Technology is an element of the material culture shared by different societies2. As we will see, the introduction of new technologies is structurally managed by the culture which an individual belongs to. In this column we will explore both the truths of science and the beliefs of common sense, because the social meaning of information technology is closely related to intentional states of individuals and of groups. Prior to exploring how the culture manages the introduction of new elements like IT, we have to better understand what intentionality is. Cognitive sciences define the state of a system as 'intentional' when it is referred to something else: so inorganic environments (like the artificial computing) have no intentional states, because they are determined just by a series of causes and effects; on the contrary, organic environments (like the human reasoning) are full of intentional states which produce semantic meanings (that are completely absent from the syntactic of computers)3.
The AI researchers Stuart Russell and Peter Norvig noticed that, although airplanes and pigeons use different methods to fly, anyway they both fly4. However, this similarity cannot be applied to activities that depend on intentionality, like computing and games: machines have no intentional states, hence they neither compute nor they play. Nobody believes that the chessboard and pieces could form an intelligent system able to play, exactly like nobody believes that an abacus has the faculty of computing: they are just devices used by human beings in order to play or calculate. But many people interpret the automatic functioning of digital machines as if they have intentional states, so it's not rare to read that “the program is playing against me” or that “my navigation system is calculating the distance”. Alan Turing, the inventor of computer, even did not considered digital machines (that he defines 'discrete state machines') as really existent. Indeed he wrote that “strictly speaking there are no such machines [...] but there are many kinds of machines which can profitably be thought of as being discrete state machines”5. So digital machines are just instruments that we use for computation and play, exactly like abacuses and chess. But it's a matter of fact that normally we don't perceive them as normal tools: rather, at a first approach, we perceive them as quasibiological, goal-oriented objects with an unknown functioning. So the effective way of introduction of new technologies depends both on how the individual intentionality perceive novelties and on how the collective intentionality at the base of culture treats them.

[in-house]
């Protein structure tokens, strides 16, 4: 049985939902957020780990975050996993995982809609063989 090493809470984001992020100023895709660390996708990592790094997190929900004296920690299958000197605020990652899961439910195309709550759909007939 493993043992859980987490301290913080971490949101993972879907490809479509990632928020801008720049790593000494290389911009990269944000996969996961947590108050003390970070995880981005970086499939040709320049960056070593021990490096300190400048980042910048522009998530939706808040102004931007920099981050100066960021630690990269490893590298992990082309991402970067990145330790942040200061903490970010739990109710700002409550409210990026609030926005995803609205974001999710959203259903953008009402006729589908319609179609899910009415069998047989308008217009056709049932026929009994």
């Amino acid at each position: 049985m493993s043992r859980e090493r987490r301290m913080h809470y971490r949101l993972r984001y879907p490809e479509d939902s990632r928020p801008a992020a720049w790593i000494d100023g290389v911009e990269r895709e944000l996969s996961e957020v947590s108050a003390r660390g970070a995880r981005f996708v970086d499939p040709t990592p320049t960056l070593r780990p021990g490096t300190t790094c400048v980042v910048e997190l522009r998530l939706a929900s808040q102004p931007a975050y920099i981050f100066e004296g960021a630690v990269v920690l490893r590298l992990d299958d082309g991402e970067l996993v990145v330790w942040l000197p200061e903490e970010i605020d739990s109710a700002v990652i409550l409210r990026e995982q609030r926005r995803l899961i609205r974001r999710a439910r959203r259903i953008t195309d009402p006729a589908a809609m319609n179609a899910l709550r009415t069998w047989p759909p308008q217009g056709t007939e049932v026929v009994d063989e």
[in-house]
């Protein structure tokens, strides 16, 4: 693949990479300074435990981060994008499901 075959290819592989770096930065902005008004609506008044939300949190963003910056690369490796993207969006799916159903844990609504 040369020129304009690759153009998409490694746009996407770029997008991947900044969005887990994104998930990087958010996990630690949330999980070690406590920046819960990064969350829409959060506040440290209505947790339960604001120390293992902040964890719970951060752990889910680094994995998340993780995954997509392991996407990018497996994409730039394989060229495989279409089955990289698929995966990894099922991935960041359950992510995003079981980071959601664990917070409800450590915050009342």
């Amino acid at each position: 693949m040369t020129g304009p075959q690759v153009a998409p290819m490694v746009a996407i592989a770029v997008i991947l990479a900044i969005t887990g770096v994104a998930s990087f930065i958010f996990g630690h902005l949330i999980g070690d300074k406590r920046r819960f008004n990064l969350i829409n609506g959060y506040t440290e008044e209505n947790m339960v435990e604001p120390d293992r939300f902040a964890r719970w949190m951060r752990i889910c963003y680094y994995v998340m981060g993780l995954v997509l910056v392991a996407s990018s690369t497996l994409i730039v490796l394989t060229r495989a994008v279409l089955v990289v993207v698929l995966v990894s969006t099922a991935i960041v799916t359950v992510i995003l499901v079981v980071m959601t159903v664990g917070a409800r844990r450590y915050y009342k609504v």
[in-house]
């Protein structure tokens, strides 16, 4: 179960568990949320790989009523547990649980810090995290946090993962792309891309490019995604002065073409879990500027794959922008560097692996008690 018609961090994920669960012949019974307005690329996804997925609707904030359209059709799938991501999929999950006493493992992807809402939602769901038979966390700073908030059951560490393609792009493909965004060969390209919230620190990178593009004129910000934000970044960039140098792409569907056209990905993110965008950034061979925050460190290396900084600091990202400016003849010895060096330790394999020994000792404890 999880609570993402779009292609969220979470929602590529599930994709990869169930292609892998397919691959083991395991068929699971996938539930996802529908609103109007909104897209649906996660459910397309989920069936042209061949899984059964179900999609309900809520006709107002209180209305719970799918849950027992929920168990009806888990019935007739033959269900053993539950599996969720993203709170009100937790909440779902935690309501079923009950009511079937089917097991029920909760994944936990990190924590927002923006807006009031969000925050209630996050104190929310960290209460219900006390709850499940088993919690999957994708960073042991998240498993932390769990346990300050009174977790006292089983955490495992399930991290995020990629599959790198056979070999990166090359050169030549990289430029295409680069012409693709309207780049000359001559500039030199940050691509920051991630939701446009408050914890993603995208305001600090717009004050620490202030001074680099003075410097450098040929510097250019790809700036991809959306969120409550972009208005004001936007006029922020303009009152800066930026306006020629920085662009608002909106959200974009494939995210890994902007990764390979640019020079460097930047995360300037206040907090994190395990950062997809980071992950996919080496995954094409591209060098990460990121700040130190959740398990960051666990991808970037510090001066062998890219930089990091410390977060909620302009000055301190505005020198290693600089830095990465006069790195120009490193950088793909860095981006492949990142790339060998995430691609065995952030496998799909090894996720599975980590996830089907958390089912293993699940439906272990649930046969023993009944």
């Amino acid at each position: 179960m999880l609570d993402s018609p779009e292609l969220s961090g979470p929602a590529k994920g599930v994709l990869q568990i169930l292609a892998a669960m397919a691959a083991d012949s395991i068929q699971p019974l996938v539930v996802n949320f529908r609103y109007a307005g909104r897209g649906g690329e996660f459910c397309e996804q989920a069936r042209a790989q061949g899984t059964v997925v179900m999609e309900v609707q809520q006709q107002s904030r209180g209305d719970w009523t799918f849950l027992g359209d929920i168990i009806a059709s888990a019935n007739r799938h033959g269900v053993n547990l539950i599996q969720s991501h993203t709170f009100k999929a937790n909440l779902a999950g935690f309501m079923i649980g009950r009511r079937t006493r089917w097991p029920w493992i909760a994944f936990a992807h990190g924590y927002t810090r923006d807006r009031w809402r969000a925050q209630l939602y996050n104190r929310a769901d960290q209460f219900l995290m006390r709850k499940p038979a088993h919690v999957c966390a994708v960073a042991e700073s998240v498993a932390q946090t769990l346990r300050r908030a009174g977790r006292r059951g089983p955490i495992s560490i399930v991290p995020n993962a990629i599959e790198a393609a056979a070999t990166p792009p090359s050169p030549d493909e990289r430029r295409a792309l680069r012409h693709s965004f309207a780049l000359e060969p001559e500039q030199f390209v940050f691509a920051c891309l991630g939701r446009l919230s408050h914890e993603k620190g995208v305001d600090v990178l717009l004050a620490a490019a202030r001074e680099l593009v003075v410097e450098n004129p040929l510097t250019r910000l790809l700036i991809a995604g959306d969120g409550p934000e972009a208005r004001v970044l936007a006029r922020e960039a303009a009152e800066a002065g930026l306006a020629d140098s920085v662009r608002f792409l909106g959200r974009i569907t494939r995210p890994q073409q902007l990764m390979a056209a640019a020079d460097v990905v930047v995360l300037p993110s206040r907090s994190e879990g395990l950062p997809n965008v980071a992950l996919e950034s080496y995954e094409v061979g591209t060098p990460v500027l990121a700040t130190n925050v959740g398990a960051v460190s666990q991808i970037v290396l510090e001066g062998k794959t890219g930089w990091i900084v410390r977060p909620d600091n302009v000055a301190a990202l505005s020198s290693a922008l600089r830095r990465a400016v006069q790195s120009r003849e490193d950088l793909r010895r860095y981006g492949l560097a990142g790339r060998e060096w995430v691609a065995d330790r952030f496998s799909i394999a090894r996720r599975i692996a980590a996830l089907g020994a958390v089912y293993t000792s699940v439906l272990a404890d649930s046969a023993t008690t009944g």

The contact with new cultural elements involves fear and desire, two intentional states related with risk. The human culture bounds the exploration of new and risky things into safe environments related to the activities of learning, training, rites and games. The safeness of learning and training depends on the physical safeness of their environments. Indeed mammals are able to adapt because they can learn and freely train. This ability derives from the fact that mammals come to life unfit for the survival, so they need a span of time to grow up. In the absence of an eggshell, the protected environment must be social: a parent takes care of the newborn growth, during which the young animal develops not only bones and muscles, but also abilities and experienced behaviors. On the contrary, other animals like reptiles, fishes and shellfishes live all the life with the very same abilities inherited at the time of their birth and written in their DNA. A further passage is made by the human culture, which amplifies the process of learning of mammals by introducing a way to transmit the discoveries from individual to individual and from generation to generation: the symbolical language. Hence, coming back to our topic, the human culture manages the contact with risky things (like a new technology) introducing environments which don't use only physical solutions to create safeness, but also symbolic ones: rites and games put people in contact with new things in a symbolically safe environment. This symbolic solution is very useful for the individuals that perceive automated and unknown machines like risky things because, lacking a material risk, the protection operates only at the level of human cognition.
This is the first, short, article of a series which examines the role and the nature of games in information technology.
In the next article we will see what games and rites have in common and what they don't share
Author: Ivan Mosca
Ivan Mosca is a Ph.D. researcher in Philosophy at the University of Turin, Italy. His main research areas are Social Ontology, Game studies, Bioethics and Theoretical Dialog. He is member of Labont, Consulta Nazionale di Bioetica and he is teacher in Philosophy for Children. Among his latest articles: Fiction/Interaction, Ontology/Neurology and Computer Games (in “Stvar. Časopis za teorijske prakse”, 3), The deConstruction of Social Ontology: the Capital of Palestine (in The Nature of Social Reality, Cambridge Scholars Publishing),+10! Gamification and Degamification (in “G|A|M|E games as art, media, entertainment. The Italian Journal of Game Studies”, 1). For more details: http://labont.it/people/ivan-mosca. Don't hesitate to contact him: email@example.com